Middle East: Call for educational reform to create "knowledge society"
|Publisher||Integrated Regional Information Networks (IRIN)|
|Publication Date||15 March 2012|
|Cite as||Integrated Regional Information Networks (IRIN), Middle East: Call for educational reform to create "knowledge society", 15 March 2012, available at: http://www.refworld.org/docid/4f67336e2.html [accessed 2 September 2015]|
|Disclaimer||This is not a UNHCR publication. UNHCR is not responsible for, nor does it necessarily endorse, its content. Any views expressed are solely those of the author or publisher and do not necessarily reflect those of UNHCR, the United Nations or its Member States.|
The shooting of 16 civilians in the southern Kandahar province came a week after anger erupted at a Kabul conference when participants disputed NATO civilian casualty figures and accused western forces of failing to punish the perpetrators.
The March 4 conference held at the headquarters of the NATO-led International Security Assistance Force, ISAF, was a chance for Afghan politicians and security experts to air long-held grievances about the actions of western troops in the country.
The March 11 killings, carried out by a US staff sergeant who then turned himself in, are likely to intensify the sense of resentment. (For more, see Taleban Backlash Feared After Shooting Rampage.)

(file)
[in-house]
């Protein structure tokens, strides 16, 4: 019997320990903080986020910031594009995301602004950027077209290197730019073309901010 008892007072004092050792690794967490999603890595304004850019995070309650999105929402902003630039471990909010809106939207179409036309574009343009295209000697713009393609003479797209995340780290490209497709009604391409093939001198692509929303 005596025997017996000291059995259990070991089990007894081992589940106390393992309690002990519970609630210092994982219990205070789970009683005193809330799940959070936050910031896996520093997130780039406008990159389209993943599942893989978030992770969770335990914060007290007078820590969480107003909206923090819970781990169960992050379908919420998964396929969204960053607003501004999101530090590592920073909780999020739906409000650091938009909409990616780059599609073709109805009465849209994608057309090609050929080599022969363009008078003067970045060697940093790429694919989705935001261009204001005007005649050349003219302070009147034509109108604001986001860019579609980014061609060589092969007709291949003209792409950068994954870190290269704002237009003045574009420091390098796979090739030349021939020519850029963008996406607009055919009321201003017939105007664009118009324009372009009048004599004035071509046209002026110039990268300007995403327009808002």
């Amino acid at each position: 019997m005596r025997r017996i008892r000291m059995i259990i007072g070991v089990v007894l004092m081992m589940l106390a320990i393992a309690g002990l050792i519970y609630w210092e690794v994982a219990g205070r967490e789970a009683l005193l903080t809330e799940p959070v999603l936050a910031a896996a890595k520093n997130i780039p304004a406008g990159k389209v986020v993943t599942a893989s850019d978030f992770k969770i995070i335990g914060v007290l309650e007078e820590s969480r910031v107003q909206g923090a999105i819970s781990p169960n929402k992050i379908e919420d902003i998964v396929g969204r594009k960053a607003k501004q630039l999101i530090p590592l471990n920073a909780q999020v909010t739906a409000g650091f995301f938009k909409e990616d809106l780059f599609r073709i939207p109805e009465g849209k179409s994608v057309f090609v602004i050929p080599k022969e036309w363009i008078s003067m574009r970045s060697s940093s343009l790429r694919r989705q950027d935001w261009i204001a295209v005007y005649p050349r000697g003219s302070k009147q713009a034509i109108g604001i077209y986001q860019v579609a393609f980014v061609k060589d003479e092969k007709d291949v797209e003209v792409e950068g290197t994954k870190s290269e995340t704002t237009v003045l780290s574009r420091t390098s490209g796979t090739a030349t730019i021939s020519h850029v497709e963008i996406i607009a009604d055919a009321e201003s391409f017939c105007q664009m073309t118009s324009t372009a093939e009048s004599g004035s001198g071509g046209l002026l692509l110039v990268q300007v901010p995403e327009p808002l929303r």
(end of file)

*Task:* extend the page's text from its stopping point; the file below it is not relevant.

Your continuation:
Both NATO and UNAMA insist the Taleban and other insurgent groups are responsible for the overwhelming majority of civilian casualties.
In a report issued in February, UNAMA said civilian casualties in Afghanistan had risen annually for the last five years. It said insurgents caused 77 per cent of the 3,021 civilian deaths in 2011, often through improvised explosive devices, IEDs. ISAF troops and Afghan government forces were responsible for 410 deaths, while in a further 279 cases of civilian deaths in the conflict, it had proved impossible to determine who was responsible.
Speaking at the conference, Lieutenant-General Adrian Bradshaw, deputy commander of ISAF, cited NATO figures recording that insurgent groups were to blame for 958 – or 93 per cent – of the 1,030 civilian casualties counted in the previous four months.
The remaining 72 included casualties inflicted by ISAF and also by Afghan security forces when operating alongside NATO troops. The ISAF total of 1,030 does not include casualties cause by Afghan government forces when they are operating on their own.
General John Allen, commander of ISAF and US forces in Afghanistan said the figures showed that protecting civilians was a top priority for the NATO-led force.
"Everything ISAF does is focused on providing security for the people of Afghanistan. We have worked hard to take extensive measures to prevent civilian casualties, and those efforts are getting results," he told the conference.